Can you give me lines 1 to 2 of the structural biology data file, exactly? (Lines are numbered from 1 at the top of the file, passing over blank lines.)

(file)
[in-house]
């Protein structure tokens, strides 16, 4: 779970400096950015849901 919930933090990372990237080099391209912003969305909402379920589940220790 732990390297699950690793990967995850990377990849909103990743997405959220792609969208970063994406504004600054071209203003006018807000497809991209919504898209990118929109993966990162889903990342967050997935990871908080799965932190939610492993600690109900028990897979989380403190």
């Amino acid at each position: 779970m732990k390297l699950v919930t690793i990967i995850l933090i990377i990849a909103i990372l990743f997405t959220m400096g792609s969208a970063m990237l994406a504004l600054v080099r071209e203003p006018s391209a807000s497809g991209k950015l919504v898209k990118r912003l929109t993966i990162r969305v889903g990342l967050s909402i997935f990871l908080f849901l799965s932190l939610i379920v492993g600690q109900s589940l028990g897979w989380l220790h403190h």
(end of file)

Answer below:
[in-house]
């Protein structure tokens, strides 16, 4: 779970400096950015849901 919930933090990372990237080099391209912003969305909402379920589940220790 732990390297699950690793990967995850990377990849909103990743997405959220792609969208970063994406504004600054071209203003006018807000497809991209919504898209990118929109993966990162889903990342967050997935990871908080799965932190939610492993600690109900028990897979989380403190």